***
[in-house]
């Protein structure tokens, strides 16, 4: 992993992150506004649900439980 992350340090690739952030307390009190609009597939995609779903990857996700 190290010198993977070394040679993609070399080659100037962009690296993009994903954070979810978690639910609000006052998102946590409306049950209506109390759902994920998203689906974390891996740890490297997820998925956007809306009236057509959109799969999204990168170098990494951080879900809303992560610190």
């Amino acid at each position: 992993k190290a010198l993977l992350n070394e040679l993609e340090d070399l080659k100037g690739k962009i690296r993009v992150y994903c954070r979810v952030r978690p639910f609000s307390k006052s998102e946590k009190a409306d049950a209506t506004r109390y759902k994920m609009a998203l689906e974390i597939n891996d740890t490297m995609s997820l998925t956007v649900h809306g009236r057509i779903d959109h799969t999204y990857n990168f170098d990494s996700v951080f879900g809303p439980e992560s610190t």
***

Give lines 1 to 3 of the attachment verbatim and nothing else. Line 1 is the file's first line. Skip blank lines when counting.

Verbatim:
[in-house]
């Protein structure tokens, strides 16, 4: 992993992150506004649900439980 992350340090690739952030307390009190609009597939995609779903990857996700 190290010198993977070394040679993609070399080659100037962009690296993009994903954070979810978690639910609000006052998102946590409306049950209506109390759902994920998203689906974390891996740890490297997820998925956007809306009236057509959109799969999204990168170098990494951080879900809303992560610190």
């Amino acid at each position: 992993k190290a010198l993977l992350n070394e040679l993609e340090d070399l080659k100037g690739k962009i690296r993009v992150y994903c954070r979810v952030r978690p639910f609000s307390k006052s998102e946590k009190a409306d049950a209506t506004r109390y759902k994920m609009a998203l689906e974390i597939n891996d740890t490297m995609s997820l998925t956007v649900h809306g009236r057509i779903d959109h799969t999204y990857n990168f170098d990494s996700v951080f879900g809303p439980e992560s610190t």